Energy in the UK: the coming crunch

Ofgem's CEO gives Oliver Wright a grim assessment of the UK's energy options

Britain’s polluting coal-fired power stations must be kept open to “get us through” dramatic rises in wholesale gas prices over the next seven years – that is the unpalatable opinion of the outgoing head of Ofgem, the energy watchdog. Alistair Buchanan has warned that Britain faces five years of rapidly increasing electricity costs because of rising global gas prices at a time when new sources of energy generation such as renewables and nuclear are not sufficiently developed.

Ministers might need to look at extending the life of some of Britain’s coal-fired power stations unless they could facilitate a “revolution” in energy efficiency, he adds.

Mr Buchanan admitted that his warning on energy prices make him sound like the “grim reaper” but said it was important that consumers had the information they needed to make savings before bills rose: “We want to alert consumers to the fact that around 10 per cent of our (power stations) are coming off-line that could have been running to 2016. There is nothing being actively being built at the moment (and) even if the first new gas plant were to be started now it would not be in operation for four years. Things are going to be very tight in three years’ time.”

Britain currently has around 15 per cent of spare generating capacity but that will fall to below 5 per cent within the next three years. “People have been asking ‘where’s the new nuclear, where’s the clean coal, where’s the carbon capture’. It’s not there and it won’t be there this side of 2020.”

Mr Buchanan, who steps down in June after 10 years in the post, said it was inevitable that prices will rise as supply struggles to keep up with demand: “We’ve got to go shopping around the world for our gas. It’s just horrendous serendipity that just as we have a squeeze on our power and turn to gas, the global markets have a squeeze.”

Mr Buchanan said that part of the problem facing the UK was that environmental commitments to decarbonise the energy sector had been made before the financial crisis.

As a result the cost of capital to build a new generation of green energy has increased considerably and there have also been delays in raising capital.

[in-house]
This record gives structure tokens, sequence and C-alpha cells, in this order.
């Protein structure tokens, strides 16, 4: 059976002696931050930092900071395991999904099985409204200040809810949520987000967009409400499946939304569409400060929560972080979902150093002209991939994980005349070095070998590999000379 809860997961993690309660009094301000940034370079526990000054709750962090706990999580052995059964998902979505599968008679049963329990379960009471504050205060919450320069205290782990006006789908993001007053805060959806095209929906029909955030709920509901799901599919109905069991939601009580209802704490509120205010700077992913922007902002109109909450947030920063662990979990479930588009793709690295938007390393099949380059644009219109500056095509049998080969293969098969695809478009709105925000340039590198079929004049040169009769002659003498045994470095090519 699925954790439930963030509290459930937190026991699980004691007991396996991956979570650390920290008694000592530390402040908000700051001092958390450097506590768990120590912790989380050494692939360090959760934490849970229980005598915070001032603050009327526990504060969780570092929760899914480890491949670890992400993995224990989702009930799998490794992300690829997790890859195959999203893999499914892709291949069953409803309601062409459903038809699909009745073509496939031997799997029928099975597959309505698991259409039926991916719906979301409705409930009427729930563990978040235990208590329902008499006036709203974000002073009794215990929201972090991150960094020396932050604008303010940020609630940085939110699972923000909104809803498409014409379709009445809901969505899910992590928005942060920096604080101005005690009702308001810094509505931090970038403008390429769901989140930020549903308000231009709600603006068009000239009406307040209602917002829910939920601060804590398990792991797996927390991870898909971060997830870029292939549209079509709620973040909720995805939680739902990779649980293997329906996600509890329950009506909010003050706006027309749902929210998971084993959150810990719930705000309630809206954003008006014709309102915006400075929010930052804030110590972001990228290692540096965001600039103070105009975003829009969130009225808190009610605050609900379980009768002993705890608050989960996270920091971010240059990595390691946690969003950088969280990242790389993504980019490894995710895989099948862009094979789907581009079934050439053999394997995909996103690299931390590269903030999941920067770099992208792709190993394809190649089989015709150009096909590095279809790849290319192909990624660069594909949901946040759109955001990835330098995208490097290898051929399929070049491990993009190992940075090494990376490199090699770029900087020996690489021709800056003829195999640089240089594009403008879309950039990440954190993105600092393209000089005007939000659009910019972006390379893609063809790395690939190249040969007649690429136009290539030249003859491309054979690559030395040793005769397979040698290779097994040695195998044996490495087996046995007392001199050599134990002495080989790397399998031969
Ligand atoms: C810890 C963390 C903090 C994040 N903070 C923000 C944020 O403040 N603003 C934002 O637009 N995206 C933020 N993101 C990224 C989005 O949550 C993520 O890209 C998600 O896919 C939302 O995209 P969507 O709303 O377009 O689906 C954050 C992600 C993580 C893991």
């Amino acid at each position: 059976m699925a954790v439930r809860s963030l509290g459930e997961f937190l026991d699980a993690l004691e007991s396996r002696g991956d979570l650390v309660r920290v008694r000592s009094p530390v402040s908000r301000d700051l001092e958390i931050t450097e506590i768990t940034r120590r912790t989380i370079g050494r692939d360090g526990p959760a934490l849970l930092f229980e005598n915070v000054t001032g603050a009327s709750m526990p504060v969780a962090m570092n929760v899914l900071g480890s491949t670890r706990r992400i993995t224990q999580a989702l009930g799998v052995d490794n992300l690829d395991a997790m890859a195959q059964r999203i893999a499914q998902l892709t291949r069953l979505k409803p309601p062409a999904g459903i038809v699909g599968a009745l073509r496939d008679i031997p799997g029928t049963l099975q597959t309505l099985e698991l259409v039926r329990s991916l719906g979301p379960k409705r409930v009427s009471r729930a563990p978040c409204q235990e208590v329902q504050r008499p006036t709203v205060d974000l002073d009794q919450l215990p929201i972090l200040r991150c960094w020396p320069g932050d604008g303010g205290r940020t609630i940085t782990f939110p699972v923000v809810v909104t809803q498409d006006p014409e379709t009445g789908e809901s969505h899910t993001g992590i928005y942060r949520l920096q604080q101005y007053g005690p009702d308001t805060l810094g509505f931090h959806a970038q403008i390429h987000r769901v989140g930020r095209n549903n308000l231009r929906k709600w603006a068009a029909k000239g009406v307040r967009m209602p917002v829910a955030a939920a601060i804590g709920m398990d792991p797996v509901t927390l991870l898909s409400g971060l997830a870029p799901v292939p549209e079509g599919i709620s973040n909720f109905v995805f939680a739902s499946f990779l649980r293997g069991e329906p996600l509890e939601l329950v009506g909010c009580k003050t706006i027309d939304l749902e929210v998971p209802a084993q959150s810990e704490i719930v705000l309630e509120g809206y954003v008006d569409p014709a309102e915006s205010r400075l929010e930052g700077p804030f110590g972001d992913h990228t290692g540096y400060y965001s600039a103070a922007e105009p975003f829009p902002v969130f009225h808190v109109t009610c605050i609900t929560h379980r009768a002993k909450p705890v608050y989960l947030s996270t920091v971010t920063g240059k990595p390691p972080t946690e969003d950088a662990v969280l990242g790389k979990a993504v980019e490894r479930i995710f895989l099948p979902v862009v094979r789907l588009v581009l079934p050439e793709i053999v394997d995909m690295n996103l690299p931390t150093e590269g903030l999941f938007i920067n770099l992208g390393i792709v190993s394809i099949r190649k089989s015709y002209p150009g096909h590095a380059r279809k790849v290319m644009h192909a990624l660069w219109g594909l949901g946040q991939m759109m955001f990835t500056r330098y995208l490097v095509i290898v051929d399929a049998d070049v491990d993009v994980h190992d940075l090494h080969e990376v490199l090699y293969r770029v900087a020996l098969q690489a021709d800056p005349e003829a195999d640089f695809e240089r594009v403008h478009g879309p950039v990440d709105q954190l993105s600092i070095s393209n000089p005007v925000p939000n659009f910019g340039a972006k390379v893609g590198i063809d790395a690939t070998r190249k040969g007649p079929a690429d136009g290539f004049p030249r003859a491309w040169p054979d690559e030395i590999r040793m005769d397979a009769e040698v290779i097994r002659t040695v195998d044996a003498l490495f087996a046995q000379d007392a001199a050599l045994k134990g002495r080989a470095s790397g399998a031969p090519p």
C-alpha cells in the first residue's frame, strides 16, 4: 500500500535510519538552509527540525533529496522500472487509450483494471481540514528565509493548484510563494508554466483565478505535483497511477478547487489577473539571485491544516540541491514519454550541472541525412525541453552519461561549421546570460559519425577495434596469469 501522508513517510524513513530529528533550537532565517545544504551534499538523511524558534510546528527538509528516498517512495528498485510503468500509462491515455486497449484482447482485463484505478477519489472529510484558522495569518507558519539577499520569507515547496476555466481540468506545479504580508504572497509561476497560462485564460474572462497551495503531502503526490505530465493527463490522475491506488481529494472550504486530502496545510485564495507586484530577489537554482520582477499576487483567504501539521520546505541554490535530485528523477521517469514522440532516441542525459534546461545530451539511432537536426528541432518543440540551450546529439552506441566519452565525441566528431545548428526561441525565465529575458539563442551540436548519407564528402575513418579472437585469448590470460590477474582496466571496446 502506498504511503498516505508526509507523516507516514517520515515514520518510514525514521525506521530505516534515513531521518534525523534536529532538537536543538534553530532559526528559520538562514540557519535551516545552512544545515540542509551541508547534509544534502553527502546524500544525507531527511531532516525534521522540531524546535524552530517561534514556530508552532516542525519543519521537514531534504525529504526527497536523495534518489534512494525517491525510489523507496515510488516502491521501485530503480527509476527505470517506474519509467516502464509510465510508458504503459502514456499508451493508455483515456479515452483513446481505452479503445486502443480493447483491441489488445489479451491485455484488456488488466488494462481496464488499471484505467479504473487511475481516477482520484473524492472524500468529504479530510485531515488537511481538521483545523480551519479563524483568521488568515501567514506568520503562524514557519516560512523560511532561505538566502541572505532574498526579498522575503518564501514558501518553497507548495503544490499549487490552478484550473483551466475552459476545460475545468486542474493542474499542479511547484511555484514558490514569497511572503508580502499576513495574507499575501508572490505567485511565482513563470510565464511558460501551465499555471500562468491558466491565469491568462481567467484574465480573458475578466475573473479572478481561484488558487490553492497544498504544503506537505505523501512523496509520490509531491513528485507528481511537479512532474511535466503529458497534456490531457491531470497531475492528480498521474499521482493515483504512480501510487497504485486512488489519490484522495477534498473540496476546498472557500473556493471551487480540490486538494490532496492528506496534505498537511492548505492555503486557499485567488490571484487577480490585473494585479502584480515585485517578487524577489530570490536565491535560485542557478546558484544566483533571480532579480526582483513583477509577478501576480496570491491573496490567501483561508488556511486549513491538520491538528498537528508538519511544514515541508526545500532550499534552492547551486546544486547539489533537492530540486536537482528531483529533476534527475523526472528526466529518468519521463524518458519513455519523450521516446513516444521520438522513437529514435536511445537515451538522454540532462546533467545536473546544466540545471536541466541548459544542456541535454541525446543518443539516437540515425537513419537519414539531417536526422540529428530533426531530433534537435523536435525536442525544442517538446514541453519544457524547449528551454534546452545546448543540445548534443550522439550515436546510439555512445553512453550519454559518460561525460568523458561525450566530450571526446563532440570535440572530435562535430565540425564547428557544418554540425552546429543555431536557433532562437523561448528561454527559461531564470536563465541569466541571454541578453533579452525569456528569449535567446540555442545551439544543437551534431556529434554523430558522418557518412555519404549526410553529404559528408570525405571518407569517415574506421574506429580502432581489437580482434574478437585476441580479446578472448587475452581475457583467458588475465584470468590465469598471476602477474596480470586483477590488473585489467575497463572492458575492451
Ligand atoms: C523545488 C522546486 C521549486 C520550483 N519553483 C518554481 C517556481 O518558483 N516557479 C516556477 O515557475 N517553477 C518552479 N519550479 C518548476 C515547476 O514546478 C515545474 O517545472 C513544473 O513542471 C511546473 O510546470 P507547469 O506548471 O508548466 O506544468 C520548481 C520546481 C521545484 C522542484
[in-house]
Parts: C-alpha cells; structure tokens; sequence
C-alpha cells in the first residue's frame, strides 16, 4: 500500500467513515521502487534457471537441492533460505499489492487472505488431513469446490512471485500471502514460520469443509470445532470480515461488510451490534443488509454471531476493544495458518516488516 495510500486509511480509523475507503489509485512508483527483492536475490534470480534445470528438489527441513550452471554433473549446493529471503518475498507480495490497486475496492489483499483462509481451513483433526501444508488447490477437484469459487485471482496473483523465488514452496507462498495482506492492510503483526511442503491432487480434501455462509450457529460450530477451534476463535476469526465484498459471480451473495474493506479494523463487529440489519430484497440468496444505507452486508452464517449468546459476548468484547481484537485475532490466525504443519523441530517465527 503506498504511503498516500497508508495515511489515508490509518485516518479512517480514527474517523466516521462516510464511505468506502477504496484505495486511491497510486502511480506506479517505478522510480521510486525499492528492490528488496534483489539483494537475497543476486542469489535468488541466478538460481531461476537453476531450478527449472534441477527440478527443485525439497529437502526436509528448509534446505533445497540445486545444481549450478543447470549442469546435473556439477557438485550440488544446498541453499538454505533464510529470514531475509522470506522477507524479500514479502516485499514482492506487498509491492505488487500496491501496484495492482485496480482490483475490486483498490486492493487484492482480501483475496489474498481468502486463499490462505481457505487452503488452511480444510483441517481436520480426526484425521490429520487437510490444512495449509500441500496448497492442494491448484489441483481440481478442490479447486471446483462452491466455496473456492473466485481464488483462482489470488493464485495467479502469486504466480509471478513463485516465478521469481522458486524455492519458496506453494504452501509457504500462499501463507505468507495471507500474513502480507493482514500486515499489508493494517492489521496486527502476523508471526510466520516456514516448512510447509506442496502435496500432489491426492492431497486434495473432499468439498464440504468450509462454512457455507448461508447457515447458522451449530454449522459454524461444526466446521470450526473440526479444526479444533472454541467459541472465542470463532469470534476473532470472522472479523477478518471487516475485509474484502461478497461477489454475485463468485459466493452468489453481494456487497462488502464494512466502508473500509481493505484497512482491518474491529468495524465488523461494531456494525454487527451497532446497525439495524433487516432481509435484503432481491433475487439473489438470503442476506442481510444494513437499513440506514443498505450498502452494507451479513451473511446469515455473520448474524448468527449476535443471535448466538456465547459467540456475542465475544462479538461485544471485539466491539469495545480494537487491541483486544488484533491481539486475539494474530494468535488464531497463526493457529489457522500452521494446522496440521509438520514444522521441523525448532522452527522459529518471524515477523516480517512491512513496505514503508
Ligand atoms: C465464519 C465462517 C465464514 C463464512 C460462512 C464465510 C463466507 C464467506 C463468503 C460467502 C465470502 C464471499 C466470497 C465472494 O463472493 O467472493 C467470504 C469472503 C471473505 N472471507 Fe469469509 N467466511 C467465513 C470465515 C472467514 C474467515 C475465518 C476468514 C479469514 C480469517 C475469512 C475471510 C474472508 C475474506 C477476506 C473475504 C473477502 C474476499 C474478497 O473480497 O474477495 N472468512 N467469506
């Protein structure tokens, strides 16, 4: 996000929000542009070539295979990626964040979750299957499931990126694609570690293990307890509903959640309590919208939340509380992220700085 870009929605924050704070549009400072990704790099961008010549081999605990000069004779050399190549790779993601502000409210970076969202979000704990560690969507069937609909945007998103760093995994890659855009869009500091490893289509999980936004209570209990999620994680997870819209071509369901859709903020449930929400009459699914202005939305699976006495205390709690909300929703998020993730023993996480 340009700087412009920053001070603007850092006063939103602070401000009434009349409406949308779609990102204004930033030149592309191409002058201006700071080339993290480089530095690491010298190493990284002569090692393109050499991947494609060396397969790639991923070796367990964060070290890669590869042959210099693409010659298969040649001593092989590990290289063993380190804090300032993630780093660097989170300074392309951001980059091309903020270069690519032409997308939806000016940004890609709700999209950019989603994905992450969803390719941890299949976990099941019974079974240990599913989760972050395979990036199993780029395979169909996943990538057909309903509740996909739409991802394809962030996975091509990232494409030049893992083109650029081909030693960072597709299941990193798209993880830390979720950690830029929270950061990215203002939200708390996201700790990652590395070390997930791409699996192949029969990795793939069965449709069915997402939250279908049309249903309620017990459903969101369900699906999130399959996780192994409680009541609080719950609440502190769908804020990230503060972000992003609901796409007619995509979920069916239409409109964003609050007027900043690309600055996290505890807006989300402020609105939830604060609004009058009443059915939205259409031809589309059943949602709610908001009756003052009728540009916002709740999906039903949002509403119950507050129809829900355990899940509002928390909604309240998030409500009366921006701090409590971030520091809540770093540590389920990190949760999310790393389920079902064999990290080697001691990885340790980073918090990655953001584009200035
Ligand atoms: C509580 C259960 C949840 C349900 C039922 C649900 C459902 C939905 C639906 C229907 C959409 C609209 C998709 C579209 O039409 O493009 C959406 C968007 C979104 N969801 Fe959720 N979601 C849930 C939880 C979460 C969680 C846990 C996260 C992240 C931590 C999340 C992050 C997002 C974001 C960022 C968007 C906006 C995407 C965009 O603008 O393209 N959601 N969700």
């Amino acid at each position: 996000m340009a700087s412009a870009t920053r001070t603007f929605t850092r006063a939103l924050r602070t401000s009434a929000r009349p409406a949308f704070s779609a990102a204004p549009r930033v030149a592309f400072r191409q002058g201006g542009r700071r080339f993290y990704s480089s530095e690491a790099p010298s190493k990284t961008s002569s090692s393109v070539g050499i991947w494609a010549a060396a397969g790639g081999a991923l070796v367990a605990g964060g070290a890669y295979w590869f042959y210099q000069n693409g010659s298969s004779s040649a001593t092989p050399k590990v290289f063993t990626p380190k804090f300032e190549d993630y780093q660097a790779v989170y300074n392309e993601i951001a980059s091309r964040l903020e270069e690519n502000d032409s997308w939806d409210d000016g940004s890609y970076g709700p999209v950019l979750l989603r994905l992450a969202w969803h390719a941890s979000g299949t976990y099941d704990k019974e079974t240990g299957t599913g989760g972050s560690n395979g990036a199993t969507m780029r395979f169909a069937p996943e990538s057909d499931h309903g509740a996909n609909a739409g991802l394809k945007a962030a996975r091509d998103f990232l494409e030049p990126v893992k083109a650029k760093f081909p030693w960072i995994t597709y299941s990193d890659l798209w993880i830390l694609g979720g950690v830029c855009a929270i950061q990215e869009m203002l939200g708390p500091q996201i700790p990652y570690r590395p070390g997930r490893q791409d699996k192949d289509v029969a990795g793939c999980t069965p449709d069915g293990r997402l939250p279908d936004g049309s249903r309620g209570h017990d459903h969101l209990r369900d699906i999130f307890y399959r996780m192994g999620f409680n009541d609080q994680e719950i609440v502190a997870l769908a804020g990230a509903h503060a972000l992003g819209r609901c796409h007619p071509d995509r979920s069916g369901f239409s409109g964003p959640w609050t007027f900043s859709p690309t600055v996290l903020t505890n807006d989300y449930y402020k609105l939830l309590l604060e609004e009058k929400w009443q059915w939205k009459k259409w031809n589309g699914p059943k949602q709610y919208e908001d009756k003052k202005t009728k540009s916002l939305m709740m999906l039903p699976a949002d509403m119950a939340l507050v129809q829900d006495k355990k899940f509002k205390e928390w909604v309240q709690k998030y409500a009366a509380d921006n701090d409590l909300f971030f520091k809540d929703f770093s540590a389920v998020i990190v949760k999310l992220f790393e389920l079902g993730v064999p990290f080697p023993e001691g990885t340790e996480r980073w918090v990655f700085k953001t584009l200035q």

This means there is now a gap between the point at which the Government is committed to shutting down old power stations and when their replacements will begin working. Combined with a predicted spike in gas prices due to rising demand from countries such as China and temporary restrictions in supply, this will result in significantly higher energy costs.

Mr Buchanan said that to get round this the Government needed to facilitate a “revolution in consumer habits” and encourage people to use programmes like the Green Deal to reduce demand. But he also suggested that the Government could provide incentives to ensure that some coal power stations could be have their life extended.

“Today we have 28 gigawatts (gw) of coal plants. 8gw is going now or shortly then you have 20 left. Only 6 of 20 have been adequately cleaned up to meet the next (environmental) directive that kicks in around 2022.

“Are you better keeping some of the knackered coal on for a few years longer to get us through this tight window or better off promoting gas? That is a question for Government.”

Privately ministers admit that much more needs to be done towards increasing energy efficiency. They have already announced plans to divert up to £1bn into programmes to reduce large-scale energy use and more work is likely in the coming years.

However extending the life of coal power stations would be far more controversial. While some Tories would privately welcome the move if it kept bills down it would face fierce resistance from the Liberal Democrats.

Consumer Focus’s chief executive, Mike O’Connor said the best solution would be to make homes more energy efficient: “We need to do more to ensure our homes do not leak energy and we are calling on Government to use the funds they raise in carbon taxes to insulate our houses to modern standards.”

The Which? executive director Richard Lloyd said consumers would be “alarmed” at Ofgem’s price warnings. “After another winter of inflation-busting price hikes, the rising cost of energy is already one of the top financial concerns for hard-pressed households,” he said.

“The Government should ensure consumers are properly protected from unaffordable misery generated by today’s broken energy market.”

But the Department of Energy and Climate Change insisted that its current measures should ensure the lights stayed on and that customers were “insulated” against gas price rises.

“As Ofgem highlights, we cannot afford to be complacent,” said a spokesman. “Investing in a diverse energy mix will help us to insulate consumers from the high price of wholesale gas.”

Nuclear power subsidy boosted

The Government has come under fire over proposals potentially to double the duration of taxpayer subsidies for crucial new nuclear power stations to 40 years.

The Coalition has already abandoned its 2010 pledge not to subsidise nuclear reactors as it scrambles to attract investment to keep Britain’s lights on, with planned power plants running billions of pounds over budget and years behind schedule. In a bid to persuade France’s EDF to finalise its investment in Hinkley Point in Somerset, the Government is proposing extending a guaranteed minimum price for electricity from 20 years to between 30 and 40 years.

Tom Bawden

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